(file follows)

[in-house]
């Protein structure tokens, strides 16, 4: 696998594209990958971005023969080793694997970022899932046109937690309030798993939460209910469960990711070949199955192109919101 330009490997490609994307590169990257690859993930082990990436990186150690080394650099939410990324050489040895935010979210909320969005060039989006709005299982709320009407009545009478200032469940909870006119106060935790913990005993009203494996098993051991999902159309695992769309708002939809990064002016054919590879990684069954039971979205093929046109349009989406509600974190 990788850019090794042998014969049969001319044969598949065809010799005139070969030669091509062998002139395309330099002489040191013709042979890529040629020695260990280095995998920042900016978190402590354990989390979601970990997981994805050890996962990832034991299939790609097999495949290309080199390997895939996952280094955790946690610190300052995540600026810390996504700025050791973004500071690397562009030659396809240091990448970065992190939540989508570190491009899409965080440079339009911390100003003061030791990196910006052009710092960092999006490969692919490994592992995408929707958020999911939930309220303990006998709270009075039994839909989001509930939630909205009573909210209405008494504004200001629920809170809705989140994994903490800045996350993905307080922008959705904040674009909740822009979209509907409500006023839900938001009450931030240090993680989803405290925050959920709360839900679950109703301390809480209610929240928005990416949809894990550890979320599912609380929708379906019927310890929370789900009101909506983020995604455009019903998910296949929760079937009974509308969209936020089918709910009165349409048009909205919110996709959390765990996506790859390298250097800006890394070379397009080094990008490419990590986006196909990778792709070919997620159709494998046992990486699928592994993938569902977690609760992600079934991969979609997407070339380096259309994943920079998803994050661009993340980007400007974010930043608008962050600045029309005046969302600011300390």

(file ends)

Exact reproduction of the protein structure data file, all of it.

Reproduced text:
[in-house]
């Protein structure tokens, strides 16, 4: 696998594209990958971005023969080793694997970022899932046109937690309030798993939460209910469960990711070949199955192109919101 330009490997490609994307590169990257690859993930082990990436990186150690080394650099939410990324050489040895935010979210909320969005060039989006709005299982709320009407009545009478200032469940909870006119106060935790913990005993009203494996098993051991999902159309695992769309708002939809990064002016054919590879990684069954039971979205093929046109349009989406509600974190 990788850019090794042998014969049969001319044969598949065809010799005139070969030669091509062998002139395309330099002489040191013709042979890529040629020695260990280095995998920042900016978190402590354990989390979601970990997981994805050890996962990832034991299939790609097999495949290309080199390997895939996952280094955790946690610190300052995540600026810390996504700025050791973004500071690397562009030659396809240091990448970065992190939540989508570190491009899409965080440079339009911390100003003061030791990196910006052009710092960092999006490969692919490994592992995408929707958020999911939930309220303990006998709270009075039994839909989001509930939630909205009573909210209405008494504004200001629920809170809705989140994994903490800045996350993905307080922008959705904040674009909740822009979209509907409500006023839900938001009450931030240090993680989803405290925050959920709360839900679950109703301390809480209610929240928005990416949809894990550890979320599912609380929708379906019927310890929370789900009101909506983020995604455009019903998910296949929760079937009974509308969209936020089918709910009165349409048009909205919110996709959390765990996506790859390298250097800006890394070379397009080094990008490419990590986006196909990778792709070919997620159709494998046992990486699928592994993938569902977690609760992600079934991969979609997407070339380096259309994943920079998803994050661009993340980007400007974010930043608008962050600045029309005046969302600011300390």